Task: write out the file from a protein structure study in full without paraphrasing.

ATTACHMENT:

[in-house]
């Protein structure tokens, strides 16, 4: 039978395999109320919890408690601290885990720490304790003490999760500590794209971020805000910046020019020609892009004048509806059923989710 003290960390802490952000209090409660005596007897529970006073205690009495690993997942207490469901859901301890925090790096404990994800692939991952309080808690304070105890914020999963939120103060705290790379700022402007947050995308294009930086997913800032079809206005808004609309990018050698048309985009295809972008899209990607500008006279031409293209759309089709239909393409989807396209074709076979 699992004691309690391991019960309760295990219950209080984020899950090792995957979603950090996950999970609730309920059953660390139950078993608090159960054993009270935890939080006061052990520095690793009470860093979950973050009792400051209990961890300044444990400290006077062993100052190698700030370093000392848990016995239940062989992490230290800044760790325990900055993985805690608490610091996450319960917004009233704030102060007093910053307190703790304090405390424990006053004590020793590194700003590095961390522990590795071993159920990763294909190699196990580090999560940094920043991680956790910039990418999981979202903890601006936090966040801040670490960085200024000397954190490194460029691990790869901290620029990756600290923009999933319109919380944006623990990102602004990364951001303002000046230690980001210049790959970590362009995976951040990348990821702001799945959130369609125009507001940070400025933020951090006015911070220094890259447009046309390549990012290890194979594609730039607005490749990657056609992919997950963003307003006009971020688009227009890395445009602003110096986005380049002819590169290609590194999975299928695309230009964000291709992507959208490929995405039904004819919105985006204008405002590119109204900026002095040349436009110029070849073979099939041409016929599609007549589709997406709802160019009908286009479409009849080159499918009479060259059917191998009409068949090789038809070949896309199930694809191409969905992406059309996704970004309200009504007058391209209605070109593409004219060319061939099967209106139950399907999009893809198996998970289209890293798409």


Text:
[in-house]
């Protein structure tokens, strides 16, 4: 039978395999109320919890408690601290885990720490304790003490999760500590794209971020805000910046020019020609892009004048509806059923989710 003290960390802490952000209090409660005596007897529970006073205690009495690993997942207490469901859901301890925090790096404990994800692939991952309080808690304070105890914020999963939120103060705290790379700022402007947050995308294009930086997913800032079809206005808004609309990018050698048309985009295809972008899209990607500008006279031409293209759309089709239909393409989807396209074709076979 699992004691309690391991019960309760295990219950209080984020899950090792995957979603950090996950999970609730309920059953660390139950078993608090159960054993009270935890939080006061052990520095690793009470860093979950973050009792400051209990961890300044444990400290006077062993100052190698700030370093000392848990016995239940062989992490230290800044760790325990900055993985805690608490610091996450319960917004009233704030102060007093910053307190703790304090405390424990006053004590020793590194700003590095961390522990590795071993159920990763294909190699196990580090999560940094920043991680956790910039990418999981979202903890601006936090966040801040670490960085200024000397954190490194460029691990790869901290620029990756600290923009999933319109919380944006623990990102602004990364951001303002000046230690980001210049790959970590362009995976951040990348990821702001799945959130369609125009507001940070400025933020951090006015911070220094890259447009046309390549990012290890194979594609730039607005490749990657056609992919997950963003307003006009971020688009227009890395445009602003110096986005380049002819590169290609590194999975299928695309230009964000291709992507959208490929995405039904004819919105985006204008405002590119109204900026002095040349436009110029070849073979099939041409016929599609007549589709997406709802160019009908286009479409009849080159499918009479060259059917191998009409068949090789038809070949896309199930694809191409969905992406059309996704970004309200009504007058391209209605070109593409004219060319061939099967209106139950399907999009893809198996998970289209890293798409």